- An all-new, solid copper handle pairs with the Leek's razor-sharp, high-performance CPM 154 blade.
- Denser than steel, this Leek’s copper handle gives it a comfortable weight and will patina over time for a unique,...
- SpeedSafe technology makes this knife quick and easy to open with a pull back on the flipper. The reversible pocketclip...
- Made in the USA with premium CPM 154 powdered metallurgy steel that provides an excellent edge, corrosion resistance,...
- Strong And Lightweight: Aluminum handle combines strength with minimal weight
- Cutting Power: Triple Point serrations cut fibrous materials with ease
- Safe And Secure: Automated liner safety provides extra layer of lock security
- Designed by Kit Carson in Vine Grove, Kentucky
- D2 Tanto blade with a black stonewash finish provides razor sharp cutting performance.
- Ceramic ball bearings in the pivot allow effortless blade opening via flipper tag.
- Black finished liner lock mechanism for solid lock up.
- Deep carry pocket clip and a lanyard hole, everday carry knife for men.
- Includes: 6 steak knives; 1 each: 8" chef knife; 8" bread knife; 7" Santoku knife; 5" Utility knife; 3.5" Paring knife;...
- Professionally sharpened blade taper ground to 13 degrees;
- High-carbon steel blade with Stainless Steel handle;
- Ergonomic handle ensure Comfort when in use;
- The upgraded, high-carbon, D2 steel Natrix with substantial copper handle is a deceptively hefty EDC; small but mighty...
- High-performance steel yields excellent toughness, edge retention, wear and corrosion resistance; an easy to sharpen,...
- Striking handle with silver hardware features a dramatic, oversized pivot and decorative backspacer; reversible...
- Kershaw’s patented sub-frame lock, a variation of the traditional frame lock, allows for a slimmer fit while still...
- Kershaw Cinder-Copper has everything desirable in small keychain knife; perfect for pack, pocket, at home or in the car;...
- Copper handles give this mini knife a unique look; will develop an attractive patina over time
- Upswept tip positions the edge at a convenient position for cutting, breaking down boxes or cut twine and string
- Manual open knife with thumb stud, featuring an exposed liner lock for visual appeal; sports a handy bottle opener at...
- 10Cr15CoMoV steel blade.
- Copper handle.
- Flipper tab opener.
- Liner lock mechanism.
How to Avoid Common Knife Hazards When Choosing a Chef's Knife
The Copper Knife promises to be forever sharp, yet is it simply a preference or does copper really make a big difference in the quality of your cutlery? To test it out myself, I headed down to Minot restaurant supply to try it out. I purchased the same knife as well as a conventional stainless steel knife and was able to tell that a bit of an edge had been added to the knife by adding a coating of copper. This may not have a great effect on cutting or food safety, however it certainly has an attractive appearance.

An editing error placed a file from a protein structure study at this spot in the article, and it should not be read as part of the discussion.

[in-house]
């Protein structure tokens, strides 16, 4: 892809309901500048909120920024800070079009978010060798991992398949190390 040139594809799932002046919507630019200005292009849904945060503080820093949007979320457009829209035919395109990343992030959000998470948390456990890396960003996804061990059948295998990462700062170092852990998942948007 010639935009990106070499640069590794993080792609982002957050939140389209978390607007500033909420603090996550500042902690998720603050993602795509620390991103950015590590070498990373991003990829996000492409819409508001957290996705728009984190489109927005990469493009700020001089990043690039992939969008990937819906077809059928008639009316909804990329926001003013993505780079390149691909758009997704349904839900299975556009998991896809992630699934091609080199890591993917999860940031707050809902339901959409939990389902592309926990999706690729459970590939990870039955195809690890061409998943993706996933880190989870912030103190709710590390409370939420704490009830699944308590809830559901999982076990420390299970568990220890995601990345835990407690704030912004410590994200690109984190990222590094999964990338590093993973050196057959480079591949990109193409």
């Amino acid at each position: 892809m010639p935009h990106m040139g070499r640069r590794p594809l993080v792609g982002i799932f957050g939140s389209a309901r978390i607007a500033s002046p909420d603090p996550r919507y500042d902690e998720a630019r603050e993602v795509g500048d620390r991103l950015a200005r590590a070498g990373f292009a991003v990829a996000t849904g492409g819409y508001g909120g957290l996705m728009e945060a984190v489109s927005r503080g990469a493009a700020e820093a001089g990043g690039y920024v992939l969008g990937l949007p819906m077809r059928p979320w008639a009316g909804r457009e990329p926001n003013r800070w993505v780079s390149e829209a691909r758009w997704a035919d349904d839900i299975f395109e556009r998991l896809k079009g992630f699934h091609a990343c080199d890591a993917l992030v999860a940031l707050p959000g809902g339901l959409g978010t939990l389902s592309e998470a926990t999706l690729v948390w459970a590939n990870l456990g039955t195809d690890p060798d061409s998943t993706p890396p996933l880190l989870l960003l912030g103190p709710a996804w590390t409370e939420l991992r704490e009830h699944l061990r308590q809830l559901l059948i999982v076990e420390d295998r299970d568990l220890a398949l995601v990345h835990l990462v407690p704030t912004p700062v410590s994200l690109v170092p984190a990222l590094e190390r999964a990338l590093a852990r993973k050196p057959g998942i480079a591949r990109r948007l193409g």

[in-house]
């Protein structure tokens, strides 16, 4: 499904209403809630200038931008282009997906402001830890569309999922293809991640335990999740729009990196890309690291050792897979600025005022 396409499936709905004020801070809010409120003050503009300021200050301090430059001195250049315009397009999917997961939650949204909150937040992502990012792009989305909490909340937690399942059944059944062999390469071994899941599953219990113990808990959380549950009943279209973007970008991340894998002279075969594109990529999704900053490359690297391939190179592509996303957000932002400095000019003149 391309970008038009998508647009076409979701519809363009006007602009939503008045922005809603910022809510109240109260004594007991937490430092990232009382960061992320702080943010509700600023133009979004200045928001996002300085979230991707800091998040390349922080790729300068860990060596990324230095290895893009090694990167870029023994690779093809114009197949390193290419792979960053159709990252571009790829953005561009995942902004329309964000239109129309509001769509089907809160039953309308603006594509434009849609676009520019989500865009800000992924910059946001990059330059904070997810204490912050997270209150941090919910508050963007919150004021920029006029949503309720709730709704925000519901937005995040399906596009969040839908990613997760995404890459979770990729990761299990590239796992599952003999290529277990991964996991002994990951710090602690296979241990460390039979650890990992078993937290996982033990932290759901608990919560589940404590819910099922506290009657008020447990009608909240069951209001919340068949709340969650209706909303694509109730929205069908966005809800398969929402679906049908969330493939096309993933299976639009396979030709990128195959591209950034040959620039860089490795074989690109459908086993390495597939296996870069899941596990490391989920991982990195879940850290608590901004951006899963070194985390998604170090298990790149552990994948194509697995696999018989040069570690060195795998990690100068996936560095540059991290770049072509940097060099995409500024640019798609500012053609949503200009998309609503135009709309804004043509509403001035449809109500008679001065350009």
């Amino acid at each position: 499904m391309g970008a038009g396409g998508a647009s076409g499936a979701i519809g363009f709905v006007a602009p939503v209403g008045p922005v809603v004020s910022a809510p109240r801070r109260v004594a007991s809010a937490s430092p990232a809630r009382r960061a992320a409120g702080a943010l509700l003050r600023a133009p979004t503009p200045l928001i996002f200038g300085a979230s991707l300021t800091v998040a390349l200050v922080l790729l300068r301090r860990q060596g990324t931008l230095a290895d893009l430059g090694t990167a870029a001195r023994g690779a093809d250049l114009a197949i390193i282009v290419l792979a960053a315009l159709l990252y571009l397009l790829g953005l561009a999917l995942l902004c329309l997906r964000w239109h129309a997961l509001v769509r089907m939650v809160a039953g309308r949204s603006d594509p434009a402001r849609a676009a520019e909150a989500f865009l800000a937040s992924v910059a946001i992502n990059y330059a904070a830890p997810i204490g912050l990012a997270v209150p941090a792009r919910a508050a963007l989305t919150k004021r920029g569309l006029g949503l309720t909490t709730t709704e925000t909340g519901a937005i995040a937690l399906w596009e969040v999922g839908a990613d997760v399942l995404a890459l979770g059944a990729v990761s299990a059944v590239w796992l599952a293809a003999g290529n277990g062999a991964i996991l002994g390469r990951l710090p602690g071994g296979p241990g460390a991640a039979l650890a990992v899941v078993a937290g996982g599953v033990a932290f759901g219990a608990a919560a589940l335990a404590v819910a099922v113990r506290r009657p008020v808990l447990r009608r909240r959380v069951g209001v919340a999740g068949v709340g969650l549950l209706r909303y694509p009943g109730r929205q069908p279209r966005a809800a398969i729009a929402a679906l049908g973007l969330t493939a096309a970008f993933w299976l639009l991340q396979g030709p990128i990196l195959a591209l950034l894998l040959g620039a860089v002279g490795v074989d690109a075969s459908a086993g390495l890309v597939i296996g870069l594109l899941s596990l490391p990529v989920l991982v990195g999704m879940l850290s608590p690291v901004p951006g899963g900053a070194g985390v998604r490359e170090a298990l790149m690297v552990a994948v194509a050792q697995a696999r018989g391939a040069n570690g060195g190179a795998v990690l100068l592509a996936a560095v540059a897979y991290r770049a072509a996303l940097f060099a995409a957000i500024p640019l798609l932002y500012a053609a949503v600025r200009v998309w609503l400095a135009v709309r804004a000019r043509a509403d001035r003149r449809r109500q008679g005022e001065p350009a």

While I was at Minot I also bought a couple of other kitchen knives. I decided to try out these two new kitchen knives. They are Zovia and Schrade. I decided to give the Zovia a go because I had heard so many good things about them from other consumers. While my wife and I were looking through the kitchen supply a couple of days later, I happened to notice the Zovia right next to the Schrade. So I decided to write an article to help other potential Zovia buyers make their minds up.
So what makes a good chef knife? Well, there are many different types of blades. I would recommend a knife with a strong but flexible blade and an ergonomic handle fit for the hand. Also, make sure you buy a knife with a solid blade, not a cheap one that will break easily in the hands of the chef.
I would say the best overall blade for food prep is a MRC Pro Logic Grit. It's cheap and it cuts like a pro. While you do spend a little more for this great knife, the price is worth it for saving time. What's more, the SpeedSafe feature will save time every time you open the package. If you're a fast cook, this is the knife for you.
One of the biggest complaints about stainless steel kitchen knives is the tendency for people to use them as weapons instead of utensils. To me, this doesn't make sense at all. Just think about it: if you're going to cut someone with your kitchen knife, why cut them at all? A dull knife is much more likely to hurt somebody, than a sharp one.
To save money, try to find kitchen knives with a decent warranty. You can also save money by trying to repair your own cutlery by visiting your local hardware store and getting a few inexpensive tools. This will also save time because you won't have to waste your time going to a knife retailer and buying something you already own. If nothing else, you can always take it to the jeweler. That way, you can get it for far less than you might find it for at the local dealer.
Another problem common to new chef knives is the tendency for people to slice their food instead of chopping them. When this happens, food sticking out on the plate (which is called "punch") can become a real issue. The problem is that cutting a thick piece of fruit like a pineapple will leave a lot of unneeded room at the top. If you want to avoid this, you should learn to quickly flip the piece of fruit without touching the side of the blade.
Finally, one of the biggest issues people have with cutting knives is the tendency to use the wrong blade. Dull blades are really bad for cutting anything besides thin things like paper and clothing. Dull blades will also snag up the food and make it difficult to eat. Fortunately, you have a number of options for purchasing new chef knives. You can shop at a large chain store, such as a Home Depot, or you can purchase a high quality multi-functional knife like a Chef Pro's Knife.